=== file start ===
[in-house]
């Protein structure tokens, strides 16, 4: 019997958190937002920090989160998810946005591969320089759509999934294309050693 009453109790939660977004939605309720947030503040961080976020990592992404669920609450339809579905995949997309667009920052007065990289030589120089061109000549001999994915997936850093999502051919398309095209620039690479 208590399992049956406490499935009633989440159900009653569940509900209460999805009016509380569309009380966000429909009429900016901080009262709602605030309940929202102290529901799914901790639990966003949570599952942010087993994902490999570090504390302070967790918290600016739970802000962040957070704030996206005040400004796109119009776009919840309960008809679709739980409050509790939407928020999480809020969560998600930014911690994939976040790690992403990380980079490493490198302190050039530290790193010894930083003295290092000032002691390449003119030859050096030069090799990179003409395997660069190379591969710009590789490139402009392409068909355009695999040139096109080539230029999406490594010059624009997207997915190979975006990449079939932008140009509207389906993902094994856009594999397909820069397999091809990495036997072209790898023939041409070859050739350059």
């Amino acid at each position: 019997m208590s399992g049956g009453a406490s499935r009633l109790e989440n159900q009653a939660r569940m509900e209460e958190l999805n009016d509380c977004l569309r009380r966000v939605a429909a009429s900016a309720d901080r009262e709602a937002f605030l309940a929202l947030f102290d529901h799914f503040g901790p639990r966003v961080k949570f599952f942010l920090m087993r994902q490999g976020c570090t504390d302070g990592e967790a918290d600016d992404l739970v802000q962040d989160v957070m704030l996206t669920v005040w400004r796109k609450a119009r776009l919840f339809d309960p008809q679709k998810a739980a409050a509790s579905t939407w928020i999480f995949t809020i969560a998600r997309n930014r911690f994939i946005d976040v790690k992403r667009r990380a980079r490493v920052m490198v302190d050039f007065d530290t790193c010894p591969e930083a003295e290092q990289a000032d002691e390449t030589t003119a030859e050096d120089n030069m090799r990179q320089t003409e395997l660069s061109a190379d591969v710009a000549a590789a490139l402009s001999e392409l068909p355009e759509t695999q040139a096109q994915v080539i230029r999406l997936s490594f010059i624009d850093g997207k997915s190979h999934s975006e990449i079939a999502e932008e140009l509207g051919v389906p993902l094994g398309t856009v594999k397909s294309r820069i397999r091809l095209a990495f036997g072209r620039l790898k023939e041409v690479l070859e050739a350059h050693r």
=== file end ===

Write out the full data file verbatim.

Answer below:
[in-house]
């Protein structure tokens, strides 16, 4: 019997958190937002920090989160998810946005591969320089759509999934294309050693 009453109790939660977004939605309720947030503040961080976020990592992404669920609450339809579905995949997309667009920052007065990289030589120089061109000549001999994915997936850093999502051919398309095209620039690479 208590399992049956406490499935009633989440159900009653569940509900209460999805009016509380569309009380966000429909009429900016901080009262709602605030309940929202102290529901799914901790639990966003949570599952942010087993994902490999570090504390302070967790918290600016739970802000962040957070704030996206005040400004796109119009776009919840309960008809679709739980409050509790939407928020999480809020969560998600930014911690994939976040790690992403990380980079490493490198302190050039530290790193010894930083003295290092000032002691390449003119030859050096030069090799990179003409395997660069190379591969710009590789490139402009392409068909355009695999040139096109080539230029999406490594010059624009997207997915190979975006990449079939932008140009509207389906993902094994856009594999397909820069397999091809990495036997072209790898023939041409070859050739350059």
């Amino acid at each position: 019997m208590s399992g049956g009453a406490s499935r009633l109790e989440n159900q009653a939660r569940m509900e209460e958190l999805n009016d509380c977004l569309r009380r966000v939605a429909a009429s900016a309720d901080r009262e709602a937002f605030l309940a929202l947030f102290d529901h799914f503040g901790p639990r966003v961080k949570f599952f942010l920090m087993r994902q490999g976020c570090t504390d302070g990592e967790a918290d600016d992404l739970v802000q962040d989160v957070m704030l996206t669920v005040w400004r796109k609450a119009r776009l919840f339809d309960p008809q679709k998810a739980a409050a509790s579905t939407w928020i999480f995949t809020i969560a998600r997309n930014r911690f994939i946005d976040v790690k992403r667009r990380a980079r490493v920052m490198v302190d050039f007065d530290t790193c010894p591969e930083a003295e290092q990289a000032d002691e390449t030589t003119a030859e050096d120089n030069m090799r990179q320089t003409e395997l660069s061109a190379d591969v710009a000549a590789a490139l402009s001999e392409l068909p355009e759509t695999q040139a096109q994915v080539i230029r999406l997936s490594f010059i624009d850093g997207k997915s190979h999934s975006e990449i079939a999502e932008e140009l509207g051919v389906p993902l094994g398309t856009v594999k397909s294309r820069i397999r091809l095209a990495f036997g072209r620039l790898k023939e041409v690479l070859e050739a350059h050693r």